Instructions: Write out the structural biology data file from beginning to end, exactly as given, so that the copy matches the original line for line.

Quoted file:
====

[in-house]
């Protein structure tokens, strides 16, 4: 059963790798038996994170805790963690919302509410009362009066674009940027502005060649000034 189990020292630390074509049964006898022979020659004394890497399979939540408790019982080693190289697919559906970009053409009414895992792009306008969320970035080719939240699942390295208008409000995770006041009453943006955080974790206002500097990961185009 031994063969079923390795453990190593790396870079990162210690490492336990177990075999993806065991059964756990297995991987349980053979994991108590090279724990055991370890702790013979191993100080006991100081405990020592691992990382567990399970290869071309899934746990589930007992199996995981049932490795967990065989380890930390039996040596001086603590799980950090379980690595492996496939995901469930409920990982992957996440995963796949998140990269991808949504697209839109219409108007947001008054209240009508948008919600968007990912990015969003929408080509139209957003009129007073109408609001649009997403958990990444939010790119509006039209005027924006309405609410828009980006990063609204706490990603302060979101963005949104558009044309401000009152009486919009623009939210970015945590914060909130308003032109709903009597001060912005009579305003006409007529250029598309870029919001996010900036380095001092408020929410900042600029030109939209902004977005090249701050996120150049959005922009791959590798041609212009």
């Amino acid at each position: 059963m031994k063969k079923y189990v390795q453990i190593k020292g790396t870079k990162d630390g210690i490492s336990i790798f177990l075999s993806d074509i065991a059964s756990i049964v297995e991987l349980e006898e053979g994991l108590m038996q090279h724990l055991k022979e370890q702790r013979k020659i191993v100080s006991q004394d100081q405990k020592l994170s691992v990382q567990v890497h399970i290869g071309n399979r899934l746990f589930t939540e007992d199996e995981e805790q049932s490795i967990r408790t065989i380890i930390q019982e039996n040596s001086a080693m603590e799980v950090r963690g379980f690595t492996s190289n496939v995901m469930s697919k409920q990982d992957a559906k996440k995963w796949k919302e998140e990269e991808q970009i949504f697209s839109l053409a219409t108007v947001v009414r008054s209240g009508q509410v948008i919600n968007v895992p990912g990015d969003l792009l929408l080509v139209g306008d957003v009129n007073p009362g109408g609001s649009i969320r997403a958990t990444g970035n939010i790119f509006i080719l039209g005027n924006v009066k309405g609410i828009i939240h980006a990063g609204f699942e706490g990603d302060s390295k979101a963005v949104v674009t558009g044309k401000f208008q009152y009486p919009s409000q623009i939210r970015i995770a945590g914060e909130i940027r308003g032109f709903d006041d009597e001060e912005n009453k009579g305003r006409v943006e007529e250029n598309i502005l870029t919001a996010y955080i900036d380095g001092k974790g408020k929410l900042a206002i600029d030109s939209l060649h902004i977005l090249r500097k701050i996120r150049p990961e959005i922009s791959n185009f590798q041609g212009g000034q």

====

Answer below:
[in-house]
């Protein structure tokens, strides 16, 4: 059963790798038996994170805790963690919302509410009362009066674009940027502005060649000034 189990020292630390074509049964006898022979020659004394890497399979939540408790019982080693190289697919559906970009053409009414895992792009306008969320970035080719939240699942390295208008409000995770006041009453943006955080974790206002500097990961185009 031994063969079923390795453990190593790396870079990162210690490492336990177990075999993806065991059964756990297995991987349980053979994991108590090279724990055991370890702790013979191993100080006991100081405990020592691992990382567990399970290869071309899934746990589930007992199996995981049932490795967990065989380890930390039996040596001086603590799980950090379980690595492996496939995901469930409920990982992957996440995963796949998140990269991808949504697209839109219409108007947001008054209240009508948008919600968007990912990015969003929408080509139209957003009129007073109408609001649009997403958990990444939010790119509006039209005027924006309405609410828009980006990063609204706490990603302060979101963005949104558009044309401000009152009486919009623009939210970015945590914060909130308003032109709903009597001060912005009579305003006409007529250029598309870029919001996010900036380095001092408020929410900042600029030109939209902004977005090249701050996120150049959005922009791959590798041609212009």
């Amino acid at each position: 059963m031994k063969k079923y189990v390795q453990i190593k020292g790396t870079k990162d630390g210690i490492s336990i790798f177990l075999s993806d074509i065991a059964s756990i049964v297995e991987l349980e006898e053979g994991l108590m038996q090279h724990l055991k022979e370890q702790r013979k020659i191993v100080s006991q004394d100081q405990k020592l994170s691992v990382q567990v890497h399970i290869g071309n399979r899934l746990f589930t939540e007992d199996e995981e805790q049932s490795i967990r408790t065989i380890i930390q019982e039996n040596s001086a080693m603590e799980v950090r963690g379980f690595t492996s190289n496939v995901m469930s697919k409920q990982d992957a559906k996440k995963w796949k919302e998140e990269e991808q970009i949504f697209s839109l053409a219409t108007v947001v009414r008054s209240g009508q509410v948008i919600n968007v895992p990912g990015d969003l792009l929408l080509v139209g306008d957003v009129n007073p009362g109408g609001s649009i969320r997403a958990t990444g970035n939010i790119f509006i080719l039209g005027n924006v009066k309405g609410i828009i939240h980006a990063g609204f699942e706490g990603d302060s390295k979101a963005v949104v674009t558009g044309k401000f208008q009152y009486p919009s409000q623009i939210r970015i995770a945590g914060e909130i940027r308003g032109f709903d006041d009597e001060e912005n009453k009579g305003r006409v943006e007529e250029n598309i502005l870029t919001a996010y955080i900036d380095g001092k974790g408020k929410l900042a206002i600029d030109s939209l060649h902004i977005l090249r500097k701050i996120r150049p990961e959005i922009s791959n185009f590798q041609g212009g000034q």